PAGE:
In fact, there are three certain issues with cold engine operation: poor lubrication from halting oil flow, somewhat variable engine clearances during warm-up and metal stress from rapid heat cycling. That warm oil flows more readily than cold oil is hopefully so self-evident we can quickly move on. But what isn’t perhaps so universally understood is just how obstructive to flow 50-weight oil can be at something like 45° F, let’s say. In short, 50-weight oil doesn’t flow so much in the 40° range as reluctantly agree to move, if you insist. It’s more like cold pancake syrup at such temperatures. And just like those bubbles that maddeningly stick in the handle of the syrup jug, given tight oiling passages and 90° fittings such cold oil would just as soon hydraulically lock than anything else. I learned that lesson racing a junk Austin-Healy Sprite back when. It needed straight 50 weight to maintain maybe 40 psi of oil pressure at its typical 240° F oil operating temps but exhibited all sorts of scary behavior on the oil pressure gauge when started cold. Stock rated at 54 hp, mine showed 91 hp on the dyno and had a TBO of, no joke, eight hours. The bearings always came out wiped to the copper.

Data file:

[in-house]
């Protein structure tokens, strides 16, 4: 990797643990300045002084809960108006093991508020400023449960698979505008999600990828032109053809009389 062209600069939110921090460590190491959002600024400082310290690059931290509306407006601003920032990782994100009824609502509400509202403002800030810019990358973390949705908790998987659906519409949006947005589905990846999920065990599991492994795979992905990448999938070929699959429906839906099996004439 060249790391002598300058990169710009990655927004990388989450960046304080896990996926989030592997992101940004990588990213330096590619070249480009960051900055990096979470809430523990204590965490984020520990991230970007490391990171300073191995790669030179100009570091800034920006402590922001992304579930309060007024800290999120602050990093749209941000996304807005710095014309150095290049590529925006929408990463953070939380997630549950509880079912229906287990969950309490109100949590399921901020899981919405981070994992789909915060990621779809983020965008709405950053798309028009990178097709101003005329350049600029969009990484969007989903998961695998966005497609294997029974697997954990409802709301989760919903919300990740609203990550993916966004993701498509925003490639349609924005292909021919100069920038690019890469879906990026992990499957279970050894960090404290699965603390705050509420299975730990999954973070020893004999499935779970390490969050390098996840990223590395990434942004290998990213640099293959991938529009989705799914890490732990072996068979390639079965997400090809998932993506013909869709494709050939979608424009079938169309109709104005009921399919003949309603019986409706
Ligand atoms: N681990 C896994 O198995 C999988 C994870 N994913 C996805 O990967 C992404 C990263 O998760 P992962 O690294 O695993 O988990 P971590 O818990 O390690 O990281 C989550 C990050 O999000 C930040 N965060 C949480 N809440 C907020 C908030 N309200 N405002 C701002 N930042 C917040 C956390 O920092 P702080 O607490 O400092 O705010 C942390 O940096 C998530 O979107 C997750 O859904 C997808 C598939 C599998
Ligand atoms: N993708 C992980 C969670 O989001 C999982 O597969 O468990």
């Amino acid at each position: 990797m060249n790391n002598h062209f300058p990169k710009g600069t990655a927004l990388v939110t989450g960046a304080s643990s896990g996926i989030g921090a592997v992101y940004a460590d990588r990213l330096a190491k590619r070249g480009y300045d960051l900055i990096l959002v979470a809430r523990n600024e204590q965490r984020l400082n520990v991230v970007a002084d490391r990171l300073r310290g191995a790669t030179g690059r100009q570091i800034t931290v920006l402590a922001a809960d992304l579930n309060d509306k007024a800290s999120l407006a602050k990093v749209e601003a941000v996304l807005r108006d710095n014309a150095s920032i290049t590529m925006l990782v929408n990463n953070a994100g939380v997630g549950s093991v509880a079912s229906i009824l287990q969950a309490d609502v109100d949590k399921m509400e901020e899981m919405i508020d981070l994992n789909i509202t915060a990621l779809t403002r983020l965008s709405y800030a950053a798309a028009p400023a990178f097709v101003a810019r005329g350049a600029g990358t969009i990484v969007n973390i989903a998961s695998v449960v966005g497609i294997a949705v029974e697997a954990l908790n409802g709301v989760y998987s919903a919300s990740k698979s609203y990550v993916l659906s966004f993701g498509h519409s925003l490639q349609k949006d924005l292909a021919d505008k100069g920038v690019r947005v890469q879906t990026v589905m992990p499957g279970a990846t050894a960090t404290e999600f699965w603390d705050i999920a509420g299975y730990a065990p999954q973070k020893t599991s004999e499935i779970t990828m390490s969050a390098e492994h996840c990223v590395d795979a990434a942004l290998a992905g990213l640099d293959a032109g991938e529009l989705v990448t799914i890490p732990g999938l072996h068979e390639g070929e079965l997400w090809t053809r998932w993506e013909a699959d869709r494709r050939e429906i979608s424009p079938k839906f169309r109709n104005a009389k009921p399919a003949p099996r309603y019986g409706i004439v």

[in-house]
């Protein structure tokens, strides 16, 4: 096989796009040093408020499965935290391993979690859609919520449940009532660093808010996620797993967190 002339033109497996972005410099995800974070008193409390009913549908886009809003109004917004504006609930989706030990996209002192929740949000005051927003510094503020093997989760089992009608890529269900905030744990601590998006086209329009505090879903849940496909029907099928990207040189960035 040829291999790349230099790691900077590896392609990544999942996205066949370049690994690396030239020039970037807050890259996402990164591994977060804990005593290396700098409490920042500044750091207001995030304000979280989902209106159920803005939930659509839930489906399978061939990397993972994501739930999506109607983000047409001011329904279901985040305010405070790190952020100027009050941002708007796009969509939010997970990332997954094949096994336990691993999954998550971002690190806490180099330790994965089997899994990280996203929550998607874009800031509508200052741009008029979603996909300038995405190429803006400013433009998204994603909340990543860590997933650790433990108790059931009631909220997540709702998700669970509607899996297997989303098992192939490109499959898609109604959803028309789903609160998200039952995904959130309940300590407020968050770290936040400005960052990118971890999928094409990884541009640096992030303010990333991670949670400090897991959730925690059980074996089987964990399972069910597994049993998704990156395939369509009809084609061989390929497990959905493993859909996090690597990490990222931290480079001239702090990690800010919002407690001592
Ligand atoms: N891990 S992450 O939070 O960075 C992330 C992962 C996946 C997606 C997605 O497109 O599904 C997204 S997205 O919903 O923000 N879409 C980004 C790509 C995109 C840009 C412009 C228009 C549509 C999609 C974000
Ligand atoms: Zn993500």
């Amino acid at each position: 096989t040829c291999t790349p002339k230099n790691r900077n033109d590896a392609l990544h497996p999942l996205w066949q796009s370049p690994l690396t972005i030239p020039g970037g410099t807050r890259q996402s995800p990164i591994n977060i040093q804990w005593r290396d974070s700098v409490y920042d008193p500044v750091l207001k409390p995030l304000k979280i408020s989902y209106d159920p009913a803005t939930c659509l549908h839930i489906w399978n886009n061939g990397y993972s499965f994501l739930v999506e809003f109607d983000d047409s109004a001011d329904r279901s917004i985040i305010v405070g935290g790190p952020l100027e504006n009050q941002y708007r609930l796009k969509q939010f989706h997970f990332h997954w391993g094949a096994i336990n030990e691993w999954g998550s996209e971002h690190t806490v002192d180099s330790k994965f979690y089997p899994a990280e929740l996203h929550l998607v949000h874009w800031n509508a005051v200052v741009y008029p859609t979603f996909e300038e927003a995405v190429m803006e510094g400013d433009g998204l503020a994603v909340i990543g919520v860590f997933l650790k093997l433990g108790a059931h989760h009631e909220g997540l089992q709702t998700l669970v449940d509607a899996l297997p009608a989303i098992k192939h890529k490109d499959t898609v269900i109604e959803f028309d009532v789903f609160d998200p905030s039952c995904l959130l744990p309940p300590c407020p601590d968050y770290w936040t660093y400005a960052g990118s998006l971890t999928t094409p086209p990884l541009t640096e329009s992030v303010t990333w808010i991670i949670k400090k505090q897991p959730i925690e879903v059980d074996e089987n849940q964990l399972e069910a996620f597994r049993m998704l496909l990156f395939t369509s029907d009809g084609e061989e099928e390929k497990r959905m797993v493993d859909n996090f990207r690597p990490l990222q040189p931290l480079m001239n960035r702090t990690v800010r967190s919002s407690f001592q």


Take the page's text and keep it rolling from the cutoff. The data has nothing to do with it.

Expansion and Contraction